Hallac holds a bachelor’s degree in biology and a master’s degree in wildlife and fisheries biology from the University of Vermont.
Troy Hall, chair of Oregon State University’s forest ecosystems and society department, received the Benton H. Box Award, which recognizes a leader who works to preserve the natural environment and an educator who inspires in students the quest for knowledge and encourages curriculum innovation.
Hall’s research program focuses broadly on topics in environmental psychology, which has helped shape policies guiding management of recreation in protected areas. She serves as a subject matter expert for the U.S. Forest Service team that developed the national protocol for monitoring wilderness character. She has been an associate editor for several journals, and has served for six years as editor-in-chief for Society & Natural Resources.
Hall oversees undergraduate degree programs in natural resources and in tourism, recreation, and adventure leadership, as well as on-campus and online graduate programs at the University of Oregon State University. During her 14 years at the University of Idaho, Hall moved up through the faculty ranks and was appointed head of the conservation social sciences department. Hall previously taught in Virginia Tech’s forestry department.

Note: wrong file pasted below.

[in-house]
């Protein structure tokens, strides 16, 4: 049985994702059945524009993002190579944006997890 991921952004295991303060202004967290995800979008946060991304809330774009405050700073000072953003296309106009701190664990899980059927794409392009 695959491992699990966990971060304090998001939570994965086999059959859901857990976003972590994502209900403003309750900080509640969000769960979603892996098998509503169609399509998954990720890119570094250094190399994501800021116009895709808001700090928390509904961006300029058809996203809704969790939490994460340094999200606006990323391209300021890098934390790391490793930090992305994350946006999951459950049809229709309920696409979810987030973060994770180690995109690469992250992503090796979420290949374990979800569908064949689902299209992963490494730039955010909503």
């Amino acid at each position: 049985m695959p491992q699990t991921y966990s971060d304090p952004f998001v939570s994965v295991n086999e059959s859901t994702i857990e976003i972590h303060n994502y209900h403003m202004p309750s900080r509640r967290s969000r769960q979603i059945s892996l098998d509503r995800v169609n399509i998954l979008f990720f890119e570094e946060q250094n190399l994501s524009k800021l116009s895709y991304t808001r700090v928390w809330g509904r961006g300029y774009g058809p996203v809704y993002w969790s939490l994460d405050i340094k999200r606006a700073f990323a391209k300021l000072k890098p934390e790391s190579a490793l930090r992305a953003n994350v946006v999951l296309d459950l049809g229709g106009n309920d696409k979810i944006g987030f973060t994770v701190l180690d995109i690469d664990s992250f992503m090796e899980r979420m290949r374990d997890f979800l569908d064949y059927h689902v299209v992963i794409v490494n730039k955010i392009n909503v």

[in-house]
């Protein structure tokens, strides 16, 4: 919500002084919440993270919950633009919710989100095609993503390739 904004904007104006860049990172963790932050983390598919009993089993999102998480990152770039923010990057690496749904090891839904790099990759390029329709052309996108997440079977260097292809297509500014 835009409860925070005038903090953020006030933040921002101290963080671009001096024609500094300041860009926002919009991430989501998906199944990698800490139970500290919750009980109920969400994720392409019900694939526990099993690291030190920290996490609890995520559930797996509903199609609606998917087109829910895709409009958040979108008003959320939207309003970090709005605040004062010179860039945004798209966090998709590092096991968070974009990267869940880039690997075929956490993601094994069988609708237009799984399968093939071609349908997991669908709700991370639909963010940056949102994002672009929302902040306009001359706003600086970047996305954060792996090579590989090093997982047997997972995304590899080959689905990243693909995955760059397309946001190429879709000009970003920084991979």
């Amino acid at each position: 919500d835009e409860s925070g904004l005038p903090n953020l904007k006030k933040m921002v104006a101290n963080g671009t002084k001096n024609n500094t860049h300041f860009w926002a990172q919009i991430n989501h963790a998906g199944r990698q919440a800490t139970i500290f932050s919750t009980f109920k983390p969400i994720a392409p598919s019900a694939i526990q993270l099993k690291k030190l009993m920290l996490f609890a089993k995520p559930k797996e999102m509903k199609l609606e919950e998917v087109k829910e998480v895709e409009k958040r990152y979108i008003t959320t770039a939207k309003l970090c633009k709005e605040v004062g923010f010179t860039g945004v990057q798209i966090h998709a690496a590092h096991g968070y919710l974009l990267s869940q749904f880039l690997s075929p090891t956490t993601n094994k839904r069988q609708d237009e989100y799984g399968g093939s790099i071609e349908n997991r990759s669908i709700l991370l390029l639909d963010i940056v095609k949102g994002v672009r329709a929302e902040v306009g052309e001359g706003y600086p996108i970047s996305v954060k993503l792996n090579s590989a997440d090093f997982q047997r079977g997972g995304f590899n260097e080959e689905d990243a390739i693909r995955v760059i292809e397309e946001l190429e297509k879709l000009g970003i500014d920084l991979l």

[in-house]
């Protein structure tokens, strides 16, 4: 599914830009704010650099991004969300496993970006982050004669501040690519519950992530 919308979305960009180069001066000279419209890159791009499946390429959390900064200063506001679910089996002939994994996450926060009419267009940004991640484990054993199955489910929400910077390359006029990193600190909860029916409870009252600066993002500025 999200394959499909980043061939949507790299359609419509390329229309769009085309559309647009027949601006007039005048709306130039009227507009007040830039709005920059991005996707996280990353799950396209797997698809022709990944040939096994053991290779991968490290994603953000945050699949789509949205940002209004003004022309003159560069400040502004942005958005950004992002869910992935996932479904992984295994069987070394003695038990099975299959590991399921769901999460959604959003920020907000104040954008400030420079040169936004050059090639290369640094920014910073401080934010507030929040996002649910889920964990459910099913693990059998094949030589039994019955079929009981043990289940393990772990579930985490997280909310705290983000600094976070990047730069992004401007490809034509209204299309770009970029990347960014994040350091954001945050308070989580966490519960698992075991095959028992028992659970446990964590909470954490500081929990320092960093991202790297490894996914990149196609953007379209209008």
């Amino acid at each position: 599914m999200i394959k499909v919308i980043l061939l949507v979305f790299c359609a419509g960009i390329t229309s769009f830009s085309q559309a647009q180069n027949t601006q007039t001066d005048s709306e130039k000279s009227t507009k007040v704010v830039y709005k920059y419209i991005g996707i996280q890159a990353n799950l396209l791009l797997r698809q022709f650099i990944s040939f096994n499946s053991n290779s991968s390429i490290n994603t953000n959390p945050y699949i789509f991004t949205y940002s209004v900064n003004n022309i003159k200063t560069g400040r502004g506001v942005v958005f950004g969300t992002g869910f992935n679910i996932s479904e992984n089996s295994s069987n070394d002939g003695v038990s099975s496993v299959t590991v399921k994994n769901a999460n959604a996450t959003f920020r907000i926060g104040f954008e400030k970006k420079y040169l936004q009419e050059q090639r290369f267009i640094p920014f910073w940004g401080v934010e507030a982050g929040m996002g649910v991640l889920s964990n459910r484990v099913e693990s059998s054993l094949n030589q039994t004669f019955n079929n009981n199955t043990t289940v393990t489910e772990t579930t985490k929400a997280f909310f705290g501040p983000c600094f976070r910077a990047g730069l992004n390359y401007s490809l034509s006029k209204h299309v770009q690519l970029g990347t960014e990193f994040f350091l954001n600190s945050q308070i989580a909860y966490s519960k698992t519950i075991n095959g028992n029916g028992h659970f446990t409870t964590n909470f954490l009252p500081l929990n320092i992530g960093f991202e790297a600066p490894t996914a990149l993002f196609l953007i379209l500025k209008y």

A graduate of Pomona College, Hall holds a master’s degree in anthropology from Duke University. While she was in school, she worked seasonally for the U.S. Forest Service as a wilderness ranger in the Pacific Northwest, which led her to pursue her Ph.D. degree in Forestry with a human dimensions emphasis at Oregon State University.
The George B. Hartzog, Jr. awards program is held in conjunction with an annual lecture named for George B. Hartzog Jr. who was born in South Carolina and became the seventh director of the National Park Service. Through his leadership, he oversaw the largest expansion of the National Park Service as well as the passage of several important policies such as the Wilderness Act and the Wild and Scenic Rivers Act. The Institute for Parks, whose mission is to provide research, training and outreach to support and protect the world’s parks and protected areas hosts this annual event to honor the legacy of George B. Hartzog, Jr. and the people who continue to promote and preserve national, local, state, regional and national parks and protected lands.